4 1/2 STARS
Drummer Michael Waldrop has named his inaugural album as leader of a big band Time Within Itself. An even more appropriate name might have been It's About Time. Waldrop, who has taught for the past decade or so at Eastern Washington University, boasts a resume as long as one's arm. It includes a master's degree from the University of Memphis and a doctorate from the University of North Texas where he was a member of the celebrated One O'Clock Lab Band. Perhaps most important, Waldrop spent another ten years quarterbacking Jack Cooper's admirable Memphis-based Jazz Orchestra of the Delta, a service Cooper has helped repay by deftly arranging the eight selections on Waldrop's debut recording.
Besides arranging, Cooper wrote "Vistas" and "Her Moon Rises East," both of which feature wordless vocals by Sandra Dudley, and co-wrote "El Vino" and "Tunnell Vision" with Waldrop who not only kicks the band from the drum set but plays the vibraphone on his compositions "Inner Truth" and "Time Within Itself." Jose Rossy, a former percussionist with Weather Report, joins the ensemble on five numbers, guitarist Jimi Tunnell on three ("Tunnell Vision," "Vistas," "Her Moon"). In his liner notes, Bill Milkowski broaches the word "fusion," but purists need have no qualms: this sounds precisely like contemporary big-band jazz, an assurance that holds true especially on the lively finale, "Twisted Barb," a throwback to memorable flag-wavers of old underscoring fiery solos by trumpeter Dave Spencer, alto Will Campbell and, of course, Waldrop's busy drums.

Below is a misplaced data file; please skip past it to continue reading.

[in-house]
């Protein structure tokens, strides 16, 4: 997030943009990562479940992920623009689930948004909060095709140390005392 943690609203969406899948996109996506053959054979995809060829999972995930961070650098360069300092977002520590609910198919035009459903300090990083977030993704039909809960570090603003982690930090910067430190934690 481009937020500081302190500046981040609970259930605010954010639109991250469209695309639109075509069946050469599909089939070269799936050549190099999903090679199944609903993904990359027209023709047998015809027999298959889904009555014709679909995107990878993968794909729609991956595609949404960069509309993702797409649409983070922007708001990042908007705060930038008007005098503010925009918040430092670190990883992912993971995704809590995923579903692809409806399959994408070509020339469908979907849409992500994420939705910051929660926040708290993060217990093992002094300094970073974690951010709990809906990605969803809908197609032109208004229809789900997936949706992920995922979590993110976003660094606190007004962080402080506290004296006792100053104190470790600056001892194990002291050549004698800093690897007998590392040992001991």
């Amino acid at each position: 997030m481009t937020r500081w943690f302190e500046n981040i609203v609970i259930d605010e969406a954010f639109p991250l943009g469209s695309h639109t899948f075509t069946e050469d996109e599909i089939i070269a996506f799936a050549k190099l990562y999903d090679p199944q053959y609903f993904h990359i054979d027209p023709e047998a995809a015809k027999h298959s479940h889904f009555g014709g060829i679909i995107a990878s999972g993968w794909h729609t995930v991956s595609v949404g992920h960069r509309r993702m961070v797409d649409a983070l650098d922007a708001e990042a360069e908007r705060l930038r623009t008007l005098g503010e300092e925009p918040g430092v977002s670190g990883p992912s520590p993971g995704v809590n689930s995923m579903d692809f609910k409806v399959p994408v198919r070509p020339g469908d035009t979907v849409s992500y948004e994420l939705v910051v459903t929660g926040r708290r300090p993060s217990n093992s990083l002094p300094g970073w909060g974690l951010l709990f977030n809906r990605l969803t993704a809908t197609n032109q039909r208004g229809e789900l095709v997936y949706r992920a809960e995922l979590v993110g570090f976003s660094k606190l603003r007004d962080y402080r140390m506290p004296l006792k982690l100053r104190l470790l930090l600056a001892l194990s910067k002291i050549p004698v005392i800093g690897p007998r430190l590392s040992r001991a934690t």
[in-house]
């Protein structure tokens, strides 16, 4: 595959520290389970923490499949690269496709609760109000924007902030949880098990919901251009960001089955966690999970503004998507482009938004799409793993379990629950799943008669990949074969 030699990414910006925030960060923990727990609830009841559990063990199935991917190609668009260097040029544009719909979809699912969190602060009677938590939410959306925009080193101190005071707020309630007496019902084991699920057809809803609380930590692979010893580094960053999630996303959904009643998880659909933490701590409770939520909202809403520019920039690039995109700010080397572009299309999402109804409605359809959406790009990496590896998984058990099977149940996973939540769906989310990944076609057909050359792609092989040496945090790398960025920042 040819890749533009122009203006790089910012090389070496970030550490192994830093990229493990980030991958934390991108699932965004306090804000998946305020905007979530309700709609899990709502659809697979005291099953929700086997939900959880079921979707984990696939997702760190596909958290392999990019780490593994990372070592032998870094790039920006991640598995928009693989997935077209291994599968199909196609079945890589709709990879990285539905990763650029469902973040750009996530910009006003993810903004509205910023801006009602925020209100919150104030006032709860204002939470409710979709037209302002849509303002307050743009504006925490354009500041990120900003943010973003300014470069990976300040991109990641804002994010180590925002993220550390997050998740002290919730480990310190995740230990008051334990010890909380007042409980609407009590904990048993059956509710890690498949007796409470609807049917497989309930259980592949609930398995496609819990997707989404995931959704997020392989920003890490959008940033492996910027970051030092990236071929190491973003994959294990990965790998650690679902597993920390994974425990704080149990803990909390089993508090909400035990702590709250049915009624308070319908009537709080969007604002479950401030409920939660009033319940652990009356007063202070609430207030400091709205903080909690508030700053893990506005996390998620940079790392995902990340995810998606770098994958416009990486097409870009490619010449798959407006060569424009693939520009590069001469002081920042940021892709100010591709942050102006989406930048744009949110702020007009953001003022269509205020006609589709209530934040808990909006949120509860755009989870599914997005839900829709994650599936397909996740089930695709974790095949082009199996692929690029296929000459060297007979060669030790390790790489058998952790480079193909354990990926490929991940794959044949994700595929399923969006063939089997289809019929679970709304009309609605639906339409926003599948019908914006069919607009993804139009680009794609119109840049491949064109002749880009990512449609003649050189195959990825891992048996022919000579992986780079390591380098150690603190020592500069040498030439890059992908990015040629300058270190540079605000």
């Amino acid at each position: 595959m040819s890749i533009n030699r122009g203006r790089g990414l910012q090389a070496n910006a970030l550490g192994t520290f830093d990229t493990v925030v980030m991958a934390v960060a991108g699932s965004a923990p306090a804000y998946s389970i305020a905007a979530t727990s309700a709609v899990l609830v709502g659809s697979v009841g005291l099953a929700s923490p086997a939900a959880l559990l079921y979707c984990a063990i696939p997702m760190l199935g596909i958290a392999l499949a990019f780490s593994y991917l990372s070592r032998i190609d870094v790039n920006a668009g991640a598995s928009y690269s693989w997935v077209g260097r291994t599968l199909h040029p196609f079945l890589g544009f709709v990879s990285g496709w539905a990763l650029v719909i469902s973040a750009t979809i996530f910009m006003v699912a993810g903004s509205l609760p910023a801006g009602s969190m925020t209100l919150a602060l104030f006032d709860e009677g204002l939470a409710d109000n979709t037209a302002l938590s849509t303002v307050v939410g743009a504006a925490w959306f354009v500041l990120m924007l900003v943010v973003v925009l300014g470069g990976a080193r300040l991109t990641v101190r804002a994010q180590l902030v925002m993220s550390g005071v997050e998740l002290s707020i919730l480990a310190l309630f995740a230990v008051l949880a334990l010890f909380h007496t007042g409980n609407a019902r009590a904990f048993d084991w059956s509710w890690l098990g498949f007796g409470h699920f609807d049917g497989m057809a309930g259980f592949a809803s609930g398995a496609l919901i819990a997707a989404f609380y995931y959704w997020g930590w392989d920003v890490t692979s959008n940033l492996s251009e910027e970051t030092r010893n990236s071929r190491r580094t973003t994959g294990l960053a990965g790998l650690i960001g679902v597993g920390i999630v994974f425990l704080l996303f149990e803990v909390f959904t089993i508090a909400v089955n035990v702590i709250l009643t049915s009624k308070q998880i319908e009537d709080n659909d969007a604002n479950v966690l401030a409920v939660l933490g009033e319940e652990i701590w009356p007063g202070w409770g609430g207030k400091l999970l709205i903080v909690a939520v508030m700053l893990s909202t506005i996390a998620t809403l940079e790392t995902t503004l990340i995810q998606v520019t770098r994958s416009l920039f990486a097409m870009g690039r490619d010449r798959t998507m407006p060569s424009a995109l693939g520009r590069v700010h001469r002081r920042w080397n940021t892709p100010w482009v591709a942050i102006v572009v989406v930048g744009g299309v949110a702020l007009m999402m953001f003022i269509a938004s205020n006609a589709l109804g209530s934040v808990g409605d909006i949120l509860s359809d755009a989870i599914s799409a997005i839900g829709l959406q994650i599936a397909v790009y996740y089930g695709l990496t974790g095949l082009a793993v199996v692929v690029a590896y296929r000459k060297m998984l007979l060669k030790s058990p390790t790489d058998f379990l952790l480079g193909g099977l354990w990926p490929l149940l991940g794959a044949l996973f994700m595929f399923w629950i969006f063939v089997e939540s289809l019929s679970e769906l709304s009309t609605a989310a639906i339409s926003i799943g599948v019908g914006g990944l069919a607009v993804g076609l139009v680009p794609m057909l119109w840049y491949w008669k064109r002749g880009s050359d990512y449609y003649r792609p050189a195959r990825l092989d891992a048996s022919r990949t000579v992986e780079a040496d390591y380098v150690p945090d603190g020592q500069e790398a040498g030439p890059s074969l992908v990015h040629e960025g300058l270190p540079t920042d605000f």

"El Vino," a medium-tempo groover amplified by an uncredited organ (most likely pianist Steve Snyder), gets things off to an agreeable start thanks to its pleasing melody and earnest solos by tenor Larry Panella, trumpeter Larry Spencer, baritone Paul Baker and trombonist Tony Baker. Rossy and Waldrop light a fire under "Tunnell Vision," whose "fusion" aspect is underscored by Tunnell's steadfastly neoteric guitar. "Time Within Itself" is another highlight, a muscular jazz waltz with sharp solos by Snyder (piano) and Campbell and more splendid timekeeping by Waldrop who continues (with Rossy) to fan the flames on the Latin-flavored "Munich Musings" (solos by Snyder, trombonist Greg Waits and trumpeter Mike Steinel). Waldrop moves to vibraphone on the lustrous ballad "Inner Truth," on which Panella solos on flute, Steinel on flugelhorn. Tunnell returns on "Vistas" and "Her Moon," with eloquent statements by tenor Panella on the first, alto Tim Ishii on the second.
Cooper's charts are impressive, the ensemble equally so in its allegiance to unraveling their finer points. Waldrop anchors a sturdy rhythm section (Snyder, bassist Carl Hillman, guitarist Chris Derose-Chiffolo) that lends brass and reeds unflagging support. As it turns out, Waldrop's first visit to a recording studio with his own big band was worth the wait.